American Airlines Rebranding Successfully Modernized Their Classic Logo

American Airlines’ rebranding successfully modernized its famous logo into one that moves them forward without forgetting the past.

American Airlines Rebranding

In the process of recovering from an ugly Chapter 11 bankruptcy, American Airlines ordered a record number of aircraft, over 500. The new incoming planes were made of composite materials. They would no longer be the natural silver color their planes are known for. Americans had also been considering how they are going to change their current corporate image. Having to choose a new color for their planes along with the need for a new corporate and global image they decided to completely rebrand. Changing their logo and exterior paint schemes along with a large attempt at modernizing their fleet.

Choosing Futurebrand

AA hired the well-known marketing company Futurebrand to handle the rebranding. American Airlines’ logo had been one of the most established and well-known logos around the world. They had been using it for over 45 years. They were now ready to show the public that they are reforming their company. Rob Friedman, the VP of Marketing for American Airlines said, “…it made complete sense to have the exterior of the aircraft reflect the progress we made on the interior of the aircraft and across the customer experience.”

Technology Updates

When it comes to flying, the customer experience is typically stressful, boring, and very unexciting. I think modernization is a great idea. It will definitely help them appeal to more Gen X and Y customers, especially with their onboard Wi-Fi. They also hope to use new technologies to streamline the boarding process, helping to reduce customers’ stress. Also, having new technologies onboard aircraft will help to alleviate the boredom most fliers feel. They hope these new technologies will be able to increase their market share in an extremely competitive market.

Branding Overhaul

American Airlines didn’t stop there; they decided to do a huge rebranding that included changing their iconic logo and airplane color schemes. I feel the departure from their logo of the 1960s is a nice change. Even though many people appear to have loved the AA logo, I never really cared for it much. It always seemed stuck in the past to me. I welcome the change and I really like the new logo. It is simple and says a lot. In this age of rapid technological advancement and globalization, I think their new logo conveys that they are apart of this age too.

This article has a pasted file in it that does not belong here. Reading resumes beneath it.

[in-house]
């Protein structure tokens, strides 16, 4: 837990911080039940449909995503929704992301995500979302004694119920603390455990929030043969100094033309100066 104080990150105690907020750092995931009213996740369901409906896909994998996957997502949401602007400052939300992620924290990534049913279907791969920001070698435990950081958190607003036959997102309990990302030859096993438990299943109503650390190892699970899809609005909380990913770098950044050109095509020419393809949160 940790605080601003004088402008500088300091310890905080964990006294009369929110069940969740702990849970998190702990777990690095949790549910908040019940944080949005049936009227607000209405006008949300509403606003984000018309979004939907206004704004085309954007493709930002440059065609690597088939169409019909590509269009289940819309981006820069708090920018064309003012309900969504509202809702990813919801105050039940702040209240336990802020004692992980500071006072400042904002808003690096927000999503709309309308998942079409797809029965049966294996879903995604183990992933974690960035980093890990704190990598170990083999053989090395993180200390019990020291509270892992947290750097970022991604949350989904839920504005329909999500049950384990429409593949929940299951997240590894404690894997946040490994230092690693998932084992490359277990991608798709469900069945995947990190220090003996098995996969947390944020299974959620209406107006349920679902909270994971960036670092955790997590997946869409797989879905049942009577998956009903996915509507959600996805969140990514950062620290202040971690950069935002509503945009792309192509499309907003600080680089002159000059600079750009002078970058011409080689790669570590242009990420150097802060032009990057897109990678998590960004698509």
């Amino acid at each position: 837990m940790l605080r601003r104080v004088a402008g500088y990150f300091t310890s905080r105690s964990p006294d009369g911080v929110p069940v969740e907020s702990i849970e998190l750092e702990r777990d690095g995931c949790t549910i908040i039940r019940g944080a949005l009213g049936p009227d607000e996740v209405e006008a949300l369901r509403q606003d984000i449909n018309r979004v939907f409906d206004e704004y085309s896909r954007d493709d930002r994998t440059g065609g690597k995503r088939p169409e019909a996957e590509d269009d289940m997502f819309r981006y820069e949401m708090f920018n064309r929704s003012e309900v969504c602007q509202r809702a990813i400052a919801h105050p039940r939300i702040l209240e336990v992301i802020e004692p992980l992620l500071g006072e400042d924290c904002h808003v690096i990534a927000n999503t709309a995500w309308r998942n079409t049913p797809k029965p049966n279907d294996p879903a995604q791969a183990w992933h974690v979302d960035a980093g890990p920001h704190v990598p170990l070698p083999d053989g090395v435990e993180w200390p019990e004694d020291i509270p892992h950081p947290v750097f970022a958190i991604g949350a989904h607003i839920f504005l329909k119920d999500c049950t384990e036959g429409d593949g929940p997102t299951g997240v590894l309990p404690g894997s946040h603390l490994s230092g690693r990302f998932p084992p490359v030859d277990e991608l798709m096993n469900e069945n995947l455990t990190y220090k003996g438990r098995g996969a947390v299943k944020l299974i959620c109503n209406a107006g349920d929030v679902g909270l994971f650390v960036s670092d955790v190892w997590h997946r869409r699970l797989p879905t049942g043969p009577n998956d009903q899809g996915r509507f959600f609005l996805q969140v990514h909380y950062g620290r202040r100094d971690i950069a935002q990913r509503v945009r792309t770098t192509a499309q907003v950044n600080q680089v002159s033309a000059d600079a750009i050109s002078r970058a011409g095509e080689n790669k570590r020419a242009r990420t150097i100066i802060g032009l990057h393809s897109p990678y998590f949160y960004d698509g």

They also have redesigned the tailfin paint design. It looks like an abstract American flag quickly moving through the air. The new tailfin design really helps to make AA stand out and it actually looks a bit exciting to me. I’m very impressed with their rebranding. I believe it is going to appeal to a wider audience and potentially increase their market penetration.

Brand Loyalty Still Suffering

Unfortunately, though, rebranding does not fix a company’s ills. Brand Keys Customer Loyalty Engagement Index rate American the lowest among U.S.-based airlines in 2013. I believe they may have missed a great opportunity here to truly reinvent their company. While they are rolling out 500 new planes with new colors, new logos, and new technologies the service is still the same.

I believe it was very misguided to focus so much attention and money on rebranding. Especially when you are just coming out of bankruptcy and with such poor customer loyalty ratings. I’m sure passengers are going to really the new branding. But they are still going to be courting the same AA employees and processes. If their attitudes and service are not better, all that rebranding is for naught.

Other Areas Of Improvement

If I were in American Airline’s shoes, I would have focused a lot on improving our customer service. Improving it to a level that would put other airlines to shame. I would also greatly improve the phone system. To make it no longer have customers wait 30 minutes or more to speak to a representative. Another thing I would have done is see how we could greatly ease the ticketing and boarding processes. Not just automating them, but actually combining automation with human service. And only after we have been able to prove ourselves exceeding well, then roll out the rebranding.

American Airlines’ decision to do a complete rebranding while they are struggling to come out of bankruptcy and have poor customer loyalty seems unwise. This rebranding, even though considered by many to be very well done and modern, may not be enough. Enough to pull them back up to the prestige they once held in the minds of consumers. They must spend time and focus on the overall customer experience, in and out of the plane. Otherwise, this rebranding may end up being a waste and hurting the company in the long run.

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